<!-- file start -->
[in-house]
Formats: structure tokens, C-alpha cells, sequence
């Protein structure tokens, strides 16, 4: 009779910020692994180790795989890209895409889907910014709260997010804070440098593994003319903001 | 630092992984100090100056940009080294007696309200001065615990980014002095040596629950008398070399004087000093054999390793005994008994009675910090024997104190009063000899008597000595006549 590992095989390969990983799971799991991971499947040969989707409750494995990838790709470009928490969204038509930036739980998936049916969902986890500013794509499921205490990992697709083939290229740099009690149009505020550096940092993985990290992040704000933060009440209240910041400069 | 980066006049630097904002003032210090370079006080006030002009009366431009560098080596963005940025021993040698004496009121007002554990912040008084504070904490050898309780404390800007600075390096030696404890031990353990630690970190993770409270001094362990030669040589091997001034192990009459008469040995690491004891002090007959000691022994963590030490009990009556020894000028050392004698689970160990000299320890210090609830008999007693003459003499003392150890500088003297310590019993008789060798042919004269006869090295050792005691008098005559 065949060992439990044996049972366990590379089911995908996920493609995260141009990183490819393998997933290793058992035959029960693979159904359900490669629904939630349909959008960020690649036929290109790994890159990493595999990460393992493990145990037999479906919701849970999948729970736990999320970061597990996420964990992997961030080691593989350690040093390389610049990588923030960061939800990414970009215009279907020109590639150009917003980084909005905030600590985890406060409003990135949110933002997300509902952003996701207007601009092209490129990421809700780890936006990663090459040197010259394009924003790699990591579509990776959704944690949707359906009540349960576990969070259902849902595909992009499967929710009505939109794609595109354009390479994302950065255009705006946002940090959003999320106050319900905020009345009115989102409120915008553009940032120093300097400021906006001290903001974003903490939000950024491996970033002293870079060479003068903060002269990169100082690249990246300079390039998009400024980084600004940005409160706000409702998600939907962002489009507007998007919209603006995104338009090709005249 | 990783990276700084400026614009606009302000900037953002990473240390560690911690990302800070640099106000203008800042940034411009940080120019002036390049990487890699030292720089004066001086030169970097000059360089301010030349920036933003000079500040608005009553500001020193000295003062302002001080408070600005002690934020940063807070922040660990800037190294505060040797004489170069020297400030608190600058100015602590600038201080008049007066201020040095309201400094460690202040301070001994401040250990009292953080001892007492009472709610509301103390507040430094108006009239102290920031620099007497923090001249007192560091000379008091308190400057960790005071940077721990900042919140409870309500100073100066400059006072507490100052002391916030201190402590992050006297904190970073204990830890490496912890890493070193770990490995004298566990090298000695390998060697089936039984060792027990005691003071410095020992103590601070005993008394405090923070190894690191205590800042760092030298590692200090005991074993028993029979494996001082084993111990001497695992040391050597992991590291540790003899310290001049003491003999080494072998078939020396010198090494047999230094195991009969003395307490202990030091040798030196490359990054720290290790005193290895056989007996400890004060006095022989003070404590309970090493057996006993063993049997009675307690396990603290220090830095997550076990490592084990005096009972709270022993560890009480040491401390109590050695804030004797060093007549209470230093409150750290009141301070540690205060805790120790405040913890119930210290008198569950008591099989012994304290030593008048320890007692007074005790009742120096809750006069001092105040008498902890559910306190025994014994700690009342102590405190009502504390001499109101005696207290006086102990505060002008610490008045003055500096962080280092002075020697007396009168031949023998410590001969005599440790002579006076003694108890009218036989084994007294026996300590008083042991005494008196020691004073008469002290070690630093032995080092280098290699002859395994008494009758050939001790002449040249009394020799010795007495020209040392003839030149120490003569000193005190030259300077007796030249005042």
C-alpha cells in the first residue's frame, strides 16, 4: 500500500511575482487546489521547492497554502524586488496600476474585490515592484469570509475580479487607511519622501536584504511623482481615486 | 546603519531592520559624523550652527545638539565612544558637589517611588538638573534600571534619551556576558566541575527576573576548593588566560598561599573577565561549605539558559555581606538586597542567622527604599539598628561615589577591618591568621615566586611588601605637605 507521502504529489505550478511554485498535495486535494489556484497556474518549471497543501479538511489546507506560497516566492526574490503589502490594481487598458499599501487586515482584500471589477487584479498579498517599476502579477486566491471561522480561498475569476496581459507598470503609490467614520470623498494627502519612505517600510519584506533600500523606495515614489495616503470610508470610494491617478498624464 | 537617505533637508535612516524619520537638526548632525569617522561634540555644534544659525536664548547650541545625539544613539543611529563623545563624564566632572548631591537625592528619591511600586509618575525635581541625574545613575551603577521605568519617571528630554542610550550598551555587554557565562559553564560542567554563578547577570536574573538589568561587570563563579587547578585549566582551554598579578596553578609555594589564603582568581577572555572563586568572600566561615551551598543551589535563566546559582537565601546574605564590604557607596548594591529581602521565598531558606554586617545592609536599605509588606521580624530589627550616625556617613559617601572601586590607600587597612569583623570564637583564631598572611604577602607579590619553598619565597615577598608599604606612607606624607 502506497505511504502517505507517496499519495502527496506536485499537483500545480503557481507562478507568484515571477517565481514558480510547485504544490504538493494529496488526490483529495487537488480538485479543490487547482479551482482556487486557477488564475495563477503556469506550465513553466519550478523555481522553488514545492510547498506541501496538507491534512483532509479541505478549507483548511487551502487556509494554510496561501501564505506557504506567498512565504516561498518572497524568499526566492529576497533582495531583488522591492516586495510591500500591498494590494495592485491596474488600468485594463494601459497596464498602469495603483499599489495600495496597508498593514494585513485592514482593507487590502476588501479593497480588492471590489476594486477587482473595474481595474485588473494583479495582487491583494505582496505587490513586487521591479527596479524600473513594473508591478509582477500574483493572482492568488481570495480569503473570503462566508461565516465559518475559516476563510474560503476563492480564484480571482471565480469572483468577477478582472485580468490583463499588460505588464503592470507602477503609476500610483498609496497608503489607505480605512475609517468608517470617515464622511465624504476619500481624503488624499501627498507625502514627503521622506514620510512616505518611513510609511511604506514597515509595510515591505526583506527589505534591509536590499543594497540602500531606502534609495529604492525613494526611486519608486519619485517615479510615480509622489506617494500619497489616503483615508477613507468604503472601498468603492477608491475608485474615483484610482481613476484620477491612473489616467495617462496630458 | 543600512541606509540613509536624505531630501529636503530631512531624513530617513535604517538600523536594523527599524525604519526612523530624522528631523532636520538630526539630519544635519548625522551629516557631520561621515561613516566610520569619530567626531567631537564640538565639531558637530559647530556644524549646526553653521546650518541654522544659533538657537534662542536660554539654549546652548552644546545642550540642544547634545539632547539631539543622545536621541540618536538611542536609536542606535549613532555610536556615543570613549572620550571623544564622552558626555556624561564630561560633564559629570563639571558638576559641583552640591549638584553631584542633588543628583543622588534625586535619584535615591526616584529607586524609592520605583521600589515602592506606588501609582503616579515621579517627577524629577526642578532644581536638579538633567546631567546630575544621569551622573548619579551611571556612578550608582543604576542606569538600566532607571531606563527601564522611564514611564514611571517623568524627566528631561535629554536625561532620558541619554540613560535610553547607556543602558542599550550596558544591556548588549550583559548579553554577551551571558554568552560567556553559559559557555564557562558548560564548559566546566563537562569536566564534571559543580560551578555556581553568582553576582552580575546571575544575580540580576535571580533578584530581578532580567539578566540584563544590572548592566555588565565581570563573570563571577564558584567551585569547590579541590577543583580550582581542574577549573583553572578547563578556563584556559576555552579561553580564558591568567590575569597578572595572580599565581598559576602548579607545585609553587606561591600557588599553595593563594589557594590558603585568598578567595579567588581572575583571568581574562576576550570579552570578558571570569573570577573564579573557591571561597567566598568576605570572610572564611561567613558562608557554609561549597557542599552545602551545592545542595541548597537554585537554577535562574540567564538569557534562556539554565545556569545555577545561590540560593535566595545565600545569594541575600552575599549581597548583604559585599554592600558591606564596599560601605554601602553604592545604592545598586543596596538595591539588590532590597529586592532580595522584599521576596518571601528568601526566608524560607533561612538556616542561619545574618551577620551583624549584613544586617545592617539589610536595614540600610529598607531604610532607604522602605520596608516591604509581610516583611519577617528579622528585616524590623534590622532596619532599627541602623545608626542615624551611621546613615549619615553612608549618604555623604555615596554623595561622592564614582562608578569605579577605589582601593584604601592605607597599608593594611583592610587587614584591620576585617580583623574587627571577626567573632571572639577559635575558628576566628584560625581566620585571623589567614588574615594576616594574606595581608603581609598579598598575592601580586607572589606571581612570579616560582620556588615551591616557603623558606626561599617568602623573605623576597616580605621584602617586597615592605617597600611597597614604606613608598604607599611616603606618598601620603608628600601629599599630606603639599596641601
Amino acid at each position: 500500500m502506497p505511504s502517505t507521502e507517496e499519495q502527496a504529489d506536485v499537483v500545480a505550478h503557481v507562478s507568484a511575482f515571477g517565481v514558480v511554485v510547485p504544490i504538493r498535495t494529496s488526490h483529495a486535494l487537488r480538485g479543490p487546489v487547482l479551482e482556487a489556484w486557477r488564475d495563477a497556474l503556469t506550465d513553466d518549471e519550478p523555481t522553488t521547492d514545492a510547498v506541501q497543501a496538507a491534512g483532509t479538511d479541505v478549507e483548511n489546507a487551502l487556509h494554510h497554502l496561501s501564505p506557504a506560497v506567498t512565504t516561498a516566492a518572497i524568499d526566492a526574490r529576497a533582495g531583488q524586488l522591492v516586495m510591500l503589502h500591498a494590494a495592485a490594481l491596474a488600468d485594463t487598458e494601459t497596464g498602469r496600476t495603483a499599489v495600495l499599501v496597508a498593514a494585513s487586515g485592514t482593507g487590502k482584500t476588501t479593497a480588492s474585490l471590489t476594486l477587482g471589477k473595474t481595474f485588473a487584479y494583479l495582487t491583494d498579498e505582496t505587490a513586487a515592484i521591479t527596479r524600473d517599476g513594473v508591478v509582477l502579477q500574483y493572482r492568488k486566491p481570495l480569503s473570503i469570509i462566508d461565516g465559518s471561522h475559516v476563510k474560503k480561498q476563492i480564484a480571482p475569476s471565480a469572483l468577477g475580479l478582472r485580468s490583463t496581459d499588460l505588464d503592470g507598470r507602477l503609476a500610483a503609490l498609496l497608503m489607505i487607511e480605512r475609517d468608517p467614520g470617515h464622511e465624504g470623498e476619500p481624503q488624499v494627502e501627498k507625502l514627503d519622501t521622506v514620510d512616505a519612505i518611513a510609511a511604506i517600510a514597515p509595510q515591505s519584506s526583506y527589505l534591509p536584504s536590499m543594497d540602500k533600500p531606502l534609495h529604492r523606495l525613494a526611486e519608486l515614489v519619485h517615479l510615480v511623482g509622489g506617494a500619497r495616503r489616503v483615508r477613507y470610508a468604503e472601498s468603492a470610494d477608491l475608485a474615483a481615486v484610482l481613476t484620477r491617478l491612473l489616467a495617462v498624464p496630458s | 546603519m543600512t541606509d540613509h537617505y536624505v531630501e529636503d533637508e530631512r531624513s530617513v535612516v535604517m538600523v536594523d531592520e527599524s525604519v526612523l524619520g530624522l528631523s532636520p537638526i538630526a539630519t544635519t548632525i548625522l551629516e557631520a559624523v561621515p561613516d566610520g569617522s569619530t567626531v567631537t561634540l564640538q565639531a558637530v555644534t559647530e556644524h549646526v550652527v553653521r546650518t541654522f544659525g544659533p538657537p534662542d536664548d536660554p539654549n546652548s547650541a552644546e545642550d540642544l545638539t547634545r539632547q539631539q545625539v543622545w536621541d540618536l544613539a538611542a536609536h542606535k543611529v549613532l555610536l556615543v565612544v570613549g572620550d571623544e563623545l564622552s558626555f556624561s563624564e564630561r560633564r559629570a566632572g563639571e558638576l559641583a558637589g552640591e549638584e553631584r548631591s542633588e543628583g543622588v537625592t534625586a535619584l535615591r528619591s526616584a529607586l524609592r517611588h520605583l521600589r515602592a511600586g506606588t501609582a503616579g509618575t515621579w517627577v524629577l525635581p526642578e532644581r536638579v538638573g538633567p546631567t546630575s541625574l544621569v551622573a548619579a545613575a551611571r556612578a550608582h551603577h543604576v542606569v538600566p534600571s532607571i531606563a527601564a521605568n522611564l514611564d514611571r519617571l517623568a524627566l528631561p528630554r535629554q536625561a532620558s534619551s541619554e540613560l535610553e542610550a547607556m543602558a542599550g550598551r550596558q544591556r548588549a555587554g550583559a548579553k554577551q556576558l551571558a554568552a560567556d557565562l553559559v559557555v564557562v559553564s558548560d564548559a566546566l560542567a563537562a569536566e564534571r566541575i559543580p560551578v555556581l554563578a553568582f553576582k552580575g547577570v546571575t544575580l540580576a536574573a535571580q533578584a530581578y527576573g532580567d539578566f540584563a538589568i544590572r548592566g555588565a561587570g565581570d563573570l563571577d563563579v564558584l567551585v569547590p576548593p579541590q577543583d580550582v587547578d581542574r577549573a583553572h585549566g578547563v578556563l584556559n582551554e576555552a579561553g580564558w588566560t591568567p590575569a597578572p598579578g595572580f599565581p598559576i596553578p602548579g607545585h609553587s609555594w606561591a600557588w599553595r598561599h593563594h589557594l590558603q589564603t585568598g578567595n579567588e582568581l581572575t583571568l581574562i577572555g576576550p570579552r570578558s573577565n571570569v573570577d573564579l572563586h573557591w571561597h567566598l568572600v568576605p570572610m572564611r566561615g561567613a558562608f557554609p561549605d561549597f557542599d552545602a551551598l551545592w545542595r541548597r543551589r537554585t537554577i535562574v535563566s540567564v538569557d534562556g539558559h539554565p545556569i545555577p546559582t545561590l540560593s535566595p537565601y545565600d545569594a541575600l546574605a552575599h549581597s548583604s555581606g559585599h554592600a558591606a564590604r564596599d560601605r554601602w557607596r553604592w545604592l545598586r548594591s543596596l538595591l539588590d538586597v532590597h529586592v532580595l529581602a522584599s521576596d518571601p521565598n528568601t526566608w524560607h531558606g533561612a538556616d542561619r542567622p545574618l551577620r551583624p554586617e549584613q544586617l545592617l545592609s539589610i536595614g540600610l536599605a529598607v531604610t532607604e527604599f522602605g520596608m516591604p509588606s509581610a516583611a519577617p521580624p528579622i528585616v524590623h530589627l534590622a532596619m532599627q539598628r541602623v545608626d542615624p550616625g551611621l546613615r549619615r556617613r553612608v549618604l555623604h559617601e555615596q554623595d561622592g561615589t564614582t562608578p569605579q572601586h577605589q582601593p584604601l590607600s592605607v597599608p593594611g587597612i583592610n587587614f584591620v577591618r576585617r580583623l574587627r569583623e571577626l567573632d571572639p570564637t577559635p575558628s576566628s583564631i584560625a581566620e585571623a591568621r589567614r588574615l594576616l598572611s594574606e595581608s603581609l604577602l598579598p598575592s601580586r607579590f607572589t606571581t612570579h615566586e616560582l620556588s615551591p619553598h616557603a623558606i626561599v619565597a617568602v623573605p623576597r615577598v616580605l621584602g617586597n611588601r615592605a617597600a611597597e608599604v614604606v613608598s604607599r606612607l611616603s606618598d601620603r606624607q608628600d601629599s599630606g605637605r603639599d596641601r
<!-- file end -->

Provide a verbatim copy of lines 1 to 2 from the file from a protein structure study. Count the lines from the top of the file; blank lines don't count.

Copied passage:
[in-house]
Formats: structure tokens, C-alpha cells, sequence